Disastrous Supreme Court ruling paves the way for Christian theocracy

Disastrous Supreme Court ruling paves the way for Christian theocracy May 5, 2014

In a dark day for the United States, the Supreme Court has ruled that Christian prayers used to open government meetings are constitutional. The ruling mocks the U.S. Constitution, and threatens the secular values upon which this nation was founded.

In a 5-4 decision the Supreme Court ruled Christian prayers used to open town council meetings in Greece, N.Y., do not violate the U.S. Constitution, despite the fact that consistent Christian prayers at government meetings constitute a clear violation of the Establishment Clause to the U.S. Constitution.

Previously a federal appeals court in New York ruled that Greece did violate the Constitution by opening nearly every meeting over an 11-year span with prayers that stressed Christianity. However, in a disastrous decision, a majority of the Supreme Court did not agree with the federal appeals court ruling.

Justice Anthony Kennedy, speaking for the majority, opined:

“The town of Greece does not violate the First Amendment by opening its meetings with prayer that comports with our tradition, and does not coerce participation by nonadherents.”

Kennedy is wrong. If one is forced to endure Christian prayers at a public government meeting, one is being coerced to participate, if only silently, in such prayers.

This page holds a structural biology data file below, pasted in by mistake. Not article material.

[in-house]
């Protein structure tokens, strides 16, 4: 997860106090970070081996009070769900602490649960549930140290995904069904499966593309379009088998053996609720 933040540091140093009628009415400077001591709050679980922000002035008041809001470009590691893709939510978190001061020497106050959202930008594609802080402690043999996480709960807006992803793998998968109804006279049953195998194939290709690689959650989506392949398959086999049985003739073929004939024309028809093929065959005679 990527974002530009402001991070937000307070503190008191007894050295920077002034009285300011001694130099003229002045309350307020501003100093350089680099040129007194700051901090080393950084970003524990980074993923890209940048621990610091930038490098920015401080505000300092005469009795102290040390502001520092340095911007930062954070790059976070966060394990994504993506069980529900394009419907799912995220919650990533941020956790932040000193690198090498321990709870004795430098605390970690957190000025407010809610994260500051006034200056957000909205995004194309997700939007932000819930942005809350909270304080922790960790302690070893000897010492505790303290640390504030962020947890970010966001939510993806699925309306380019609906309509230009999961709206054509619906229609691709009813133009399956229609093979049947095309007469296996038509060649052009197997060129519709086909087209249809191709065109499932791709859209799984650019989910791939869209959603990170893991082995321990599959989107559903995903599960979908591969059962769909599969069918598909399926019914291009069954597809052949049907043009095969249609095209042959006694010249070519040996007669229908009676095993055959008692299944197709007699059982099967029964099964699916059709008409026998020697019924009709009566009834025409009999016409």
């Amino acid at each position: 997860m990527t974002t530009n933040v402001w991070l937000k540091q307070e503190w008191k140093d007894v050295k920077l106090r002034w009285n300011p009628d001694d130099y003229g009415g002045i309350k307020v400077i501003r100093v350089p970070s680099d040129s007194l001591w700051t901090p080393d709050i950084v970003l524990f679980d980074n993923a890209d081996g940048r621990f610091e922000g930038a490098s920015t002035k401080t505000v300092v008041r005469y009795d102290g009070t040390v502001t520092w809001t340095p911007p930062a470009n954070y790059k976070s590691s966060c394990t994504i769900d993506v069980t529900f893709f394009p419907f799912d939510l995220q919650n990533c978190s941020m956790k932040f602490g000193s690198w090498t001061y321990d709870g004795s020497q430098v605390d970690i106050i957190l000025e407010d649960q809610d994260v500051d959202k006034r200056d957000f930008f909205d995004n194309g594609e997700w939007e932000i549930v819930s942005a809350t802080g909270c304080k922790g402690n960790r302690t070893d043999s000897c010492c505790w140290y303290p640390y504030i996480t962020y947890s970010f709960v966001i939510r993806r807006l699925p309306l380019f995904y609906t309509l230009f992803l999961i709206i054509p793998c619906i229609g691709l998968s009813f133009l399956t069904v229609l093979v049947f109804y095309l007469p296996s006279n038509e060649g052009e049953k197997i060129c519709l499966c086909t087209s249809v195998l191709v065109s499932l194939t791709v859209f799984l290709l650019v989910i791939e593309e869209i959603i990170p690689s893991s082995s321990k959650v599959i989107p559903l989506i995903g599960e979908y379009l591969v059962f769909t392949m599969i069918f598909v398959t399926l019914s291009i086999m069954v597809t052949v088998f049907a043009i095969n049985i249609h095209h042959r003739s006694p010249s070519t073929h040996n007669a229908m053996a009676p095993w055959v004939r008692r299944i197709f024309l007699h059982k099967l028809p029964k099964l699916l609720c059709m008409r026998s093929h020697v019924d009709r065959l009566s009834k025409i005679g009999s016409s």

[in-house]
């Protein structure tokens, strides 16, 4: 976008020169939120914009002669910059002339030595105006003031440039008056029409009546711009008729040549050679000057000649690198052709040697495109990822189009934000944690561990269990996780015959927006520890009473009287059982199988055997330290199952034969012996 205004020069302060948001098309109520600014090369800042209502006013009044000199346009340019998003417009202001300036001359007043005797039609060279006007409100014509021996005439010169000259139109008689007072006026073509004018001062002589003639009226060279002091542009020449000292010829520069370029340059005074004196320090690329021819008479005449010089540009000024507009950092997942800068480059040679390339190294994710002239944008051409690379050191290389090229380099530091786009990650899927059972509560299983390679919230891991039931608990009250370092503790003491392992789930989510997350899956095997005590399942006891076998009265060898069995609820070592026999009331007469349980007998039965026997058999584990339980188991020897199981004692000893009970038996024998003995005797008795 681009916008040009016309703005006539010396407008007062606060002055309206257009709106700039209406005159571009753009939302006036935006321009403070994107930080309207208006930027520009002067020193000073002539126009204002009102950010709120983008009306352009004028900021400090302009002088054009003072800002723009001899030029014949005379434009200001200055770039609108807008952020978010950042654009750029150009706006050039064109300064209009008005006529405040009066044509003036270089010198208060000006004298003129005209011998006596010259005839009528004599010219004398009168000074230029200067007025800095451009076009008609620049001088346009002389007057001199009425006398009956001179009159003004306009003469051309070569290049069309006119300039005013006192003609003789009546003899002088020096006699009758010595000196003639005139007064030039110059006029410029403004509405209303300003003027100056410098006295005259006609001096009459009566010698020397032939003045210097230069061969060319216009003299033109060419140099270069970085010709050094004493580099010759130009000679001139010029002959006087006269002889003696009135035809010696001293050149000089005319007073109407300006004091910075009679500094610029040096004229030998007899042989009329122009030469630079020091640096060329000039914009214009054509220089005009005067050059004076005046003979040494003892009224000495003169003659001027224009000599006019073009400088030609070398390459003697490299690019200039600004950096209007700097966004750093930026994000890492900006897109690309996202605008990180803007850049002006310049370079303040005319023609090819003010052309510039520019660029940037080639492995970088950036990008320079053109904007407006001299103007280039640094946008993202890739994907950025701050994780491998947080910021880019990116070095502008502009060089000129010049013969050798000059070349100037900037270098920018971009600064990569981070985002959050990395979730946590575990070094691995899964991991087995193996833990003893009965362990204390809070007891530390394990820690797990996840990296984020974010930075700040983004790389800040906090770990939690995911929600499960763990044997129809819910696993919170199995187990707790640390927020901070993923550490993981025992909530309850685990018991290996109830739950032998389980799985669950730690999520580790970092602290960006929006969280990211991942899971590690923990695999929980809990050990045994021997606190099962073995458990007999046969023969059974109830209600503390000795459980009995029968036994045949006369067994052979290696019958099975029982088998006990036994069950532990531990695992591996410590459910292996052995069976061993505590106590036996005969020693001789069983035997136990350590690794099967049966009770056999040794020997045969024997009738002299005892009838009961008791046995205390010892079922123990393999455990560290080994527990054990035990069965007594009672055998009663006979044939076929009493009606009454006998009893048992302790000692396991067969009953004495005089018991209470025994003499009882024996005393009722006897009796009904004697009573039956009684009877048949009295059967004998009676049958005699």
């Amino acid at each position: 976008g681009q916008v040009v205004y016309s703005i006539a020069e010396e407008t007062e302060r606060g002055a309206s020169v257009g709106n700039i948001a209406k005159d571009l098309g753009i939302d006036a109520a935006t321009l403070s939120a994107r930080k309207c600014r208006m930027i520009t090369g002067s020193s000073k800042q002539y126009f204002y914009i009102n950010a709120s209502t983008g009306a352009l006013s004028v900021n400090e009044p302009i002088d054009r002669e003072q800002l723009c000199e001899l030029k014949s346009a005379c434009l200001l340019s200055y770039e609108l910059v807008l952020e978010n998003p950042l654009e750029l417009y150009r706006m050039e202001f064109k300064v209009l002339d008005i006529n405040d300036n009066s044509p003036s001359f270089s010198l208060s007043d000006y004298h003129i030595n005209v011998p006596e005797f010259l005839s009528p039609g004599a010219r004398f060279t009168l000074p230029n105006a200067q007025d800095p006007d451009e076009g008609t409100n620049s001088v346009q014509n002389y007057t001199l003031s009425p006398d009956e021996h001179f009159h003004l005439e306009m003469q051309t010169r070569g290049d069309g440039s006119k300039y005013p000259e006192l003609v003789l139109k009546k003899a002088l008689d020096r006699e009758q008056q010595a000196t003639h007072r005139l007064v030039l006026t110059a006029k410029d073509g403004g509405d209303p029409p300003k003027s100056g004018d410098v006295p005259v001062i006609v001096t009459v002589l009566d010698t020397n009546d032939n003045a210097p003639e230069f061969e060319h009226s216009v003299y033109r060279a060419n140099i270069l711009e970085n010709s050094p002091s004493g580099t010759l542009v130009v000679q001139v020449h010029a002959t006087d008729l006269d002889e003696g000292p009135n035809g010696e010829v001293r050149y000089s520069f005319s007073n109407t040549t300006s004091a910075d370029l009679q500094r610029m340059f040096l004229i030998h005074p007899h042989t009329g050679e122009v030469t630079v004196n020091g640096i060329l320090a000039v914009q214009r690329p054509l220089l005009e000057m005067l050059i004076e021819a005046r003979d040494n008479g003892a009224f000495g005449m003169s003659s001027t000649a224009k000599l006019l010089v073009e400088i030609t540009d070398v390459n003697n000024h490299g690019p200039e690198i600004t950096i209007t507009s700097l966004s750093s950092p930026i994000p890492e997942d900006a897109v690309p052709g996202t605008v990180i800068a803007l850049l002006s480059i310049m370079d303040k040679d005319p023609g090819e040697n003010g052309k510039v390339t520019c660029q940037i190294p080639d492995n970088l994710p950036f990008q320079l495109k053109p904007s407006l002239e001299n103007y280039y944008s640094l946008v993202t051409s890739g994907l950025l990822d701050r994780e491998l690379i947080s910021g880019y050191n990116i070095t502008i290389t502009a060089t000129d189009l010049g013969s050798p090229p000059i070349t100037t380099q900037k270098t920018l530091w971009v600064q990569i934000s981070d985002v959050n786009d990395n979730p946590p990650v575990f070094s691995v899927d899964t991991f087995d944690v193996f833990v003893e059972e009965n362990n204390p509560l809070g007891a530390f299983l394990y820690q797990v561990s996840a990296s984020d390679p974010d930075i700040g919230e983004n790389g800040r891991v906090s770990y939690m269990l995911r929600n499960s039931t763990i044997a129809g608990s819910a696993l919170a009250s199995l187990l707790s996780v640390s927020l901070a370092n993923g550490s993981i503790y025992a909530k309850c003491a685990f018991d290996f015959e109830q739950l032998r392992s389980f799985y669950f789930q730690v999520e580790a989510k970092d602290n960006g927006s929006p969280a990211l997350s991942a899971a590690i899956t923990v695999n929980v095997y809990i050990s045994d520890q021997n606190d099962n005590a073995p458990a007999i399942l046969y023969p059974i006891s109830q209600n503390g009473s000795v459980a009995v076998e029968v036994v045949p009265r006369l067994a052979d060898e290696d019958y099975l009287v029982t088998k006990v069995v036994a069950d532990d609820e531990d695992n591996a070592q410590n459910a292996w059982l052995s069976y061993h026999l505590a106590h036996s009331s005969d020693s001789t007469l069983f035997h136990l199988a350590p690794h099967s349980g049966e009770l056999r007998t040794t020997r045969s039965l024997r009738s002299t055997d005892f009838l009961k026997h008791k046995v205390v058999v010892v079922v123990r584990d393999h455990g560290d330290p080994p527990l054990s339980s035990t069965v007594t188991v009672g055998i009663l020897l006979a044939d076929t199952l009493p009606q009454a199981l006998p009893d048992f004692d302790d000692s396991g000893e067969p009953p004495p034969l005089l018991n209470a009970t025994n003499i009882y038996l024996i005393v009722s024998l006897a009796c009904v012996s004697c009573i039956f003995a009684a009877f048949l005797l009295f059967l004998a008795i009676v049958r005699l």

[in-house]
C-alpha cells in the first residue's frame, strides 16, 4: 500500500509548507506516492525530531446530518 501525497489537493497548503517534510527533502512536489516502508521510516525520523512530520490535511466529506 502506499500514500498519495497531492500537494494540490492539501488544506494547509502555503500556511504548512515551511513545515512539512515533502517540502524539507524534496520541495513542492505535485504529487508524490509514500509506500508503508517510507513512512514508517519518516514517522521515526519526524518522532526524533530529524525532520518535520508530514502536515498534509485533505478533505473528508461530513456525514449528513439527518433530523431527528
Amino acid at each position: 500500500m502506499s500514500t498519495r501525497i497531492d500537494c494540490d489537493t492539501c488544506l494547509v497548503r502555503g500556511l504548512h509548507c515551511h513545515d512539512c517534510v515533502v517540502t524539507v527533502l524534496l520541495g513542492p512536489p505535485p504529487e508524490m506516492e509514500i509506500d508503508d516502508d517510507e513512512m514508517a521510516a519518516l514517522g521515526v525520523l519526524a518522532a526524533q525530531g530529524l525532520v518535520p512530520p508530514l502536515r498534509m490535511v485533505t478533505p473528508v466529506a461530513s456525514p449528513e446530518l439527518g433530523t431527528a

Speaking for the minority, Justice Elena Kagan‘s dissenting opinion rejected the majority’s reasoning:

When a person goes to court, a polling place, or an immigration proceeding — I could go on: to a zoning agency, a parole board hearing, or the DMV — government officials do not engage in sectarian worship, nor do they ask her to do likewise. They all participate in the business of government not as Christians, Jews, Mus­lims (and more), but only as Americans — none of them different from any other for that civic purpose. Why not, then, at a town meeting?

… the not-so-implicit message of the majority’s opinion — “What’s the big deal, anyway?” — is mistaken. The content of Greece’s prayers is a big deal, to Christians and non-Christians alike.

Kagan is right, it is a big deal. It is wrong, and contrary to the spirit of the Constitution, to force sectarian (Christian) prayers on non-Christians at public, government meetings.

The court decision sets a dangerous and disappointing precedent. The decision gives a wink and a nod to right wing Christian extremists eager to transform this secular nation into a Christian nation. Indeed, the court’s decision is but another step down a slippery slope towards a Christian theocracy.

Is the U.S.A. on the road to a Christian theocracy?

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